Recently I heard an experienced, high-profile moderator of a syndicated, "mainstream" jazz show tell his worldwide audience that he chose not to play "early jazz" (i.e. Louis, Duke, Prez, Bird) not because he had anything "against it" but because he didn't "know much about it." What initially seemed like a commendable moment of candor soon became a gnawing question in my mind: why not learn? My shelves of books about jazz now fill an entire room, but there is always room for another study about the music's most elusive, enigmatic and arguably greatest musician. Teachout's book helps demystify the man without diminishing the music of jazz' most protean, prolific, complex musical genius (comparing Ellington's "Concerts of Sacred Music" to Coltrane's "A Love Supreme" is like moving from the art of Shakespeare, who embraces a worldly, earthly, sensuous aesthetic, to the visionary poetry Shelley, a vatic artist whose upward, or Apollonian, trajectory is at once more narrow and focused in reach and scope.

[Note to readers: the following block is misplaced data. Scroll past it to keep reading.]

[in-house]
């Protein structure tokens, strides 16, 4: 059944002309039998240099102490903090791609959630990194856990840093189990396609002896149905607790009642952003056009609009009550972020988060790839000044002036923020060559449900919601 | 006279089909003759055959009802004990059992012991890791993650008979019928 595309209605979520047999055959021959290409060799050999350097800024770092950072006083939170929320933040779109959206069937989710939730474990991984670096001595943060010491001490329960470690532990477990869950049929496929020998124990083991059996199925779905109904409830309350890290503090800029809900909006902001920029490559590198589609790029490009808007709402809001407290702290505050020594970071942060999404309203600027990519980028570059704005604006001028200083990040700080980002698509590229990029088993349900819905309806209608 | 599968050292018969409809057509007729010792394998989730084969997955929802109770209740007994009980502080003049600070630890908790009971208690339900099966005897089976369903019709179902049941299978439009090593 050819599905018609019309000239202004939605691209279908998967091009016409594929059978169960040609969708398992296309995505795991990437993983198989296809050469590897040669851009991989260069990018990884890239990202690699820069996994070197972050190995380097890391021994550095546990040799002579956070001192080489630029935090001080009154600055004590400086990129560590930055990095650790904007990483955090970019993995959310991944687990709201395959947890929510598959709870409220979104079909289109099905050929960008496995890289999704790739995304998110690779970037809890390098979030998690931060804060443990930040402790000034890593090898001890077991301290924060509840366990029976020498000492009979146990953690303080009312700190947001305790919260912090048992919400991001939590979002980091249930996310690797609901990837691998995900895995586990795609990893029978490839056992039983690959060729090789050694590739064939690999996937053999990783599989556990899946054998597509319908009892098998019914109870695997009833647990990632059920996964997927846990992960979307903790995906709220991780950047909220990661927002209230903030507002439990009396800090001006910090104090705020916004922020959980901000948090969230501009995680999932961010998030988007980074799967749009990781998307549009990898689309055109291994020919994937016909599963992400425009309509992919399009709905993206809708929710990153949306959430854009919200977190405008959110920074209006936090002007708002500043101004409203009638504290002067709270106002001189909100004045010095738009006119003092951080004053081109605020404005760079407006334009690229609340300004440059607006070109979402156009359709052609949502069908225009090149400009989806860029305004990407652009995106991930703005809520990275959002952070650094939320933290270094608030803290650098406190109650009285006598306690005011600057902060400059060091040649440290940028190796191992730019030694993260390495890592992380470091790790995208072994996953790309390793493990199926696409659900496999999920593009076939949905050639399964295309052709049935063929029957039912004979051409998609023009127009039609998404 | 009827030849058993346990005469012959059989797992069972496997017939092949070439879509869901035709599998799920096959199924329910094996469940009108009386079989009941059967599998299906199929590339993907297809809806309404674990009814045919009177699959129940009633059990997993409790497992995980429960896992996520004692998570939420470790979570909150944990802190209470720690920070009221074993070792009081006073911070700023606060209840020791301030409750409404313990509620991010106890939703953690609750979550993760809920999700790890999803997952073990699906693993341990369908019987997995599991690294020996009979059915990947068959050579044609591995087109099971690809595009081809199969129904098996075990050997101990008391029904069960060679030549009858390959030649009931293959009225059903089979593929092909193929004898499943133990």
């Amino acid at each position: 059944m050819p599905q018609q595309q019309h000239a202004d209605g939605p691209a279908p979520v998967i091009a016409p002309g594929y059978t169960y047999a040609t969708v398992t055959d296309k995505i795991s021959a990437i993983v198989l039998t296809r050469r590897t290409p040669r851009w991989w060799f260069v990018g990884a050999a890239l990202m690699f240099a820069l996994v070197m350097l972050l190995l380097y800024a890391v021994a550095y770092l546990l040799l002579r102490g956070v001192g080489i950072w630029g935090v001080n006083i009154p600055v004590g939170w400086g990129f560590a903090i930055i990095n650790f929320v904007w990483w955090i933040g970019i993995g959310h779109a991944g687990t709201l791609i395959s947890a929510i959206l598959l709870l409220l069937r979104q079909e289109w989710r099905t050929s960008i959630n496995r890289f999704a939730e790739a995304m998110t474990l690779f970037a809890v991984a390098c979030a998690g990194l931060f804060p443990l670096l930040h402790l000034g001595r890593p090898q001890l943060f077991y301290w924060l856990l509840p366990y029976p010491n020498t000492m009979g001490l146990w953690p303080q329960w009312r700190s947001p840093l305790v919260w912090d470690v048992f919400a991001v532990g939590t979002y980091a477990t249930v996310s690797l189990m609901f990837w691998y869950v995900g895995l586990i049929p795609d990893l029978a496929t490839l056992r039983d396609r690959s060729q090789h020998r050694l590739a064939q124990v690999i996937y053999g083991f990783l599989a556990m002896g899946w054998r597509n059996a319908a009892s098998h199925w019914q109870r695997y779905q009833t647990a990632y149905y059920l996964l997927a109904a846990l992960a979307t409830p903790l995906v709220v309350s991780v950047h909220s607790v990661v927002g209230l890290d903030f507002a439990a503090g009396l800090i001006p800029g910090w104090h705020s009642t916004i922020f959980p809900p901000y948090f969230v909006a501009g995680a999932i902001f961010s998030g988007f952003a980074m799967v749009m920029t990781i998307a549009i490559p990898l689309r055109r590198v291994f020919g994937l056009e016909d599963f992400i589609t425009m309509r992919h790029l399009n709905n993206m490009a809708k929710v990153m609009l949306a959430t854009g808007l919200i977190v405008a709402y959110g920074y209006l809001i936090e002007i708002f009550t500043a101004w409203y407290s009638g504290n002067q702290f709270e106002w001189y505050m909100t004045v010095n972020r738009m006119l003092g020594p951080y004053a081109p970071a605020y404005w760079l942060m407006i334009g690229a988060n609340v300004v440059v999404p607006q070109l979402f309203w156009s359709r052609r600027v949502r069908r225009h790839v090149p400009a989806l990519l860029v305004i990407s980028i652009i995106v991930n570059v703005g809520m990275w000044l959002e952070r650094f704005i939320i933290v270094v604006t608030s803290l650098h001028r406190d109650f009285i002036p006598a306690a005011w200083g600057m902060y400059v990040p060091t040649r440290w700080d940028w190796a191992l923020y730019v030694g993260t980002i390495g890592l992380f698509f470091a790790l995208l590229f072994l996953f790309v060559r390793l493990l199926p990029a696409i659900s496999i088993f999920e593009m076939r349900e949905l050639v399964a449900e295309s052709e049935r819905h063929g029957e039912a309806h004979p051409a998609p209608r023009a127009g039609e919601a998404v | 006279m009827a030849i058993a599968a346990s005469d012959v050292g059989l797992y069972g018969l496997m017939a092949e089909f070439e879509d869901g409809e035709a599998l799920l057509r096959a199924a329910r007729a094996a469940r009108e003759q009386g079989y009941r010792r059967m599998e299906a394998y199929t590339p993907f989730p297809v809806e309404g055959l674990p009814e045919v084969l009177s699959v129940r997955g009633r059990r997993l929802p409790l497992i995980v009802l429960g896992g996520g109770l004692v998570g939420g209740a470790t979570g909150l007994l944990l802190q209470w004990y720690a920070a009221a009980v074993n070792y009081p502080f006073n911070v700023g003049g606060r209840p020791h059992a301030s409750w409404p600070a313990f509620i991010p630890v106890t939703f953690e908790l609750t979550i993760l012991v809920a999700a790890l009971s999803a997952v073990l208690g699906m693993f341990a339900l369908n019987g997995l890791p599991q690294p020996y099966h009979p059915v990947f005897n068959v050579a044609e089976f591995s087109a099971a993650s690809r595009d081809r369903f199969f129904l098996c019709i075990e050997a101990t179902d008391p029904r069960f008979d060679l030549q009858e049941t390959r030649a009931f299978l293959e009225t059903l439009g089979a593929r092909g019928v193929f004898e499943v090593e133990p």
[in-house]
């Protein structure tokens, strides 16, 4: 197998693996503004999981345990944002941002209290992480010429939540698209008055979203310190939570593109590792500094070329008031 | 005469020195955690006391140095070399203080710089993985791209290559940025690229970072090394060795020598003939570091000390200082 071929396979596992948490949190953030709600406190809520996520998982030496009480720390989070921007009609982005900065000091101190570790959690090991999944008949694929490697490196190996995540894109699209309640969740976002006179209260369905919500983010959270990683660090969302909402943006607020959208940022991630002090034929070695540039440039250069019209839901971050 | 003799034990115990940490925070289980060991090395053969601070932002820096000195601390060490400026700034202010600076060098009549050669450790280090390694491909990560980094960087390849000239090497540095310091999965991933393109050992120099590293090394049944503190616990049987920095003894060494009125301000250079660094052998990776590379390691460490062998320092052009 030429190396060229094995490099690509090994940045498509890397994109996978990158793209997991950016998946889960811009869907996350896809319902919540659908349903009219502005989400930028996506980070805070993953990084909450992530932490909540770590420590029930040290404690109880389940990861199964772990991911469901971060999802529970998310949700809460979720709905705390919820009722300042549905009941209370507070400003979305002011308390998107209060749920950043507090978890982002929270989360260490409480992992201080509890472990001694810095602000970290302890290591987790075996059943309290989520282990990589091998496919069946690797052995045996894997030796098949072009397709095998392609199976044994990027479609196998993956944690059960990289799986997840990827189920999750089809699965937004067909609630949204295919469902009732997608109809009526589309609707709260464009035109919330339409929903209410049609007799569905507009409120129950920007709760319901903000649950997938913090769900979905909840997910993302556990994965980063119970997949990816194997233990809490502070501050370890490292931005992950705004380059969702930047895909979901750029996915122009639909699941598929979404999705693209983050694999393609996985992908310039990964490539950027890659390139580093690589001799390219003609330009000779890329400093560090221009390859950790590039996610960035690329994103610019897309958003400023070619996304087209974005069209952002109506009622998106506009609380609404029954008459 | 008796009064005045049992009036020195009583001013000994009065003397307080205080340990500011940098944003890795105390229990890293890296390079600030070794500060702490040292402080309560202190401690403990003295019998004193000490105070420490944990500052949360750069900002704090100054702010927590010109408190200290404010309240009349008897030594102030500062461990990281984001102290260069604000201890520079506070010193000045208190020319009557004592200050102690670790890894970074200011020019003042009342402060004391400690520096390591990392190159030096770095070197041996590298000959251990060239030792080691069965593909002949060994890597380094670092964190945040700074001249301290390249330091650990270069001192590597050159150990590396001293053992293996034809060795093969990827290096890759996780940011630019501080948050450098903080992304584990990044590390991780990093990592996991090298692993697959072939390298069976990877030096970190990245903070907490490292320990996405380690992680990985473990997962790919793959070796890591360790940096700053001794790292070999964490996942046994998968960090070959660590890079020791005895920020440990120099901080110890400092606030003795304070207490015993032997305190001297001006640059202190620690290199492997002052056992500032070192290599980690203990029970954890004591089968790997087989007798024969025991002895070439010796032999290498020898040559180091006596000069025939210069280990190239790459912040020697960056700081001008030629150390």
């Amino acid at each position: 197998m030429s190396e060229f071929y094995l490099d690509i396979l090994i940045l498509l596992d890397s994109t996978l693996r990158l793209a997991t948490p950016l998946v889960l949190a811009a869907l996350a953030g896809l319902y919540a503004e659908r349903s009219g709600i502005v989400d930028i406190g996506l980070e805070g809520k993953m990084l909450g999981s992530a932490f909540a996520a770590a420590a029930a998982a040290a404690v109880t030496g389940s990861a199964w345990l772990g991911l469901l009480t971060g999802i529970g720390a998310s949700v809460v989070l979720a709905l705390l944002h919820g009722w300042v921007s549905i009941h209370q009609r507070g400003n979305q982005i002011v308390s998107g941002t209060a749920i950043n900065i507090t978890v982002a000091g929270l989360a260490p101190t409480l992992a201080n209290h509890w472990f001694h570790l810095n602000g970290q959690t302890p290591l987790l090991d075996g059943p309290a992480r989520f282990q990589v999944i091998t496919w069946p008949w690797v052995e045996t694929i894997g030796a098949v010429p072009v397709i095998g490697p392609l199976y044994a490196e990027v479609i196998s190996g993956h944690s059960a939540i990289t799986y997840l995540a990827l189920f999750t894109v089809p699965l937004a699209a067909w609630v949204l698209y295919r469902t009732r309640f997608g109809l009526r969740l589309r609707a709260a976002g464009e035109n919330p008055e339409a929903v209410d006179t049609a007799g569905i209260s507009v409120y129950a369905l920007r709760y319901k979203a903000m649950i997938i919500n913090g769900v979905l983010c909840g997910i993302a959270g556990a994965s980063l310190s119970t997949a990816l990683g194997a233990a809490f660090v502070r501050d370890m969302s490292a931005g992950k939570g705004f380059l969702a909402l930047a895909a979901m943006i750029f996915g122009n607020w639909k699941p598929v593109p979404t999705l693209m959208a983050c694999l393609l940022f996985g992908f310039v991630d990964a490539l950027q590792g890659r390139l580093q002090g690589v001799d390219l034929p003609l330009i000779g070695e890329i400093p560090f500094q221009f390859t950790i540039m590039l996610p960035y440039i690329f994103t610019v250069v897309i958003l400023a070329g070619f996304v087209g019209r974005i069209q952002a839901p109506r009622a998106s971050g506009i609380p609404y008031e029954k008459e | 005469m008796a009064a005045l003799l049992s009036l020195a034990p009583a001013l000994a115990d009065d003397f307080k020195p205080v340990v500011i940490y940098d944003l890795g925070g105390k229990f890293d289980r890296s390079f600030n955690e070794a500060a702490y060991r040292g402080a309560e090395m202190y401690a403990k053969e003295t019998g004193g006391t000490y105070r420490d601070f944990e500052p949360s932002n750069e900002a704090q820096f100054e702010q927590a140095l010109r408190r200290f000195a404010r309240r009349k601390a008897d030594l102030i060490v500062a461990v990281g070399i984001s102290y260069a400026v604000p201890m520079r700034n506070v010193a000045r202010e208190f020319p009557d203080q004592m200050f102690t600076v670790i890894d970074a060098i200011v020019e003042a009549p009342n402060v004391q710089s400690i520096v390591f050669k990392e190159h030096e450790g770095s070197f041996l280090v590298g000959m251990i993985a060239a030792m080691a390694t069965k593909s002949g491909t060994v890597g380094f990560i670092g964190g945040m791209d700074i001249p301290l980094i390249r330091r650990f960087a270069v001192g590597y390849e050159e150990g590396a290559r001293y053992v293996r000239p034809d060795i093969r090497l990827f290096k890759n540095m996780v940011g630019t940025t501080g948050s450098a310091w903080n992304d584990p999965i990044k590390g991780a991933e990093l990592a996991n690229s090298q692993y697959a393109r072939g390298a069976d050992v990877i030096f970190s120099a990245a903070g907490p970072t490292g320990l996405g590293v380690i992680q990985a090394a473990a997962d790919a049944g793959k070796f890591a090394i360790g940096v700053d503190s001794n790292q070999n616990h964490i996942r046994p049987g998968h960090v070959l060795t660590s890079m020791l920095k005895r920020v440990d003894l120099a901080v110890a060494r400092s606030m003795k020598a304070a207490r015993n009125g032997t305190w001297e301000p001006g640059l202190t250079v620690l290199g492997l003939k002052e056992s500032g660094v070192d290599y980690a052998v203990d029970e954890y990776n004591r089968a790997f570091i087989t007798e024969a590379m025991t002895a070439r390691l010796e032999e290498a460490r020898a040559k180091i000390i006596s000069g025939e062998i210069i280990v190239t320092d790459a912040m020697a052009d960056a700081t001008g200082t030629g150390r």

As an impressionable student of the music (beginning with Marshall Stearns groundbreaking "The Story of Jazz"), I recall that with respect to Ellington I often experienced disappointment when his public persona did not always seem to measure up to his reputation (as gathered from jazz histories, Downbeat and Metronome reviews, and of course those Columbia long-playing records). His celebrity, I sensed, was often ill-served in popular media like the Johnny Carson Show, which simply refused to acknowledge rank, loyalty and privilege. (Moreover, I suspect Doc and the band were relatively clueless about his actual importance.) His "family" (i.e. the Ellington band) would give me assorted, sometimes contradictory, stories. Russell Procope was the most loyal, expressing a regard for the Maestro that was never less than reverential. All of the other guys had problems, gripes, demons of one sort or another. Sam Woodyard became irascible at the very mention of Duke's addition of a 2nd drummer (Jimmy Johnson, Elvin Jones). Truth be told, the life of the road was not easy--especially for aging noblesse oblige in the most venerable of all road bands (Duke's was not one of the overnight ensembles that Stan and Woody would assemble by raiding college bands like those at North Texas State for talent that was rough but ready, promising players "made to go"). The Ellington band's manager Al Szelle was tired and weary, Paul Gonsalves was an imploding potential disaster, Johnny Hodges was a temperamental, demoted diva, Lawrence Brown--once as crucial to the Ellington ensemble sound as Hodges--was no longer getting his due. Toward the end, bassist Joe Benjamin summed it up for me: "Be glad you didn't pursue a music career. It's a lousy way to make a living."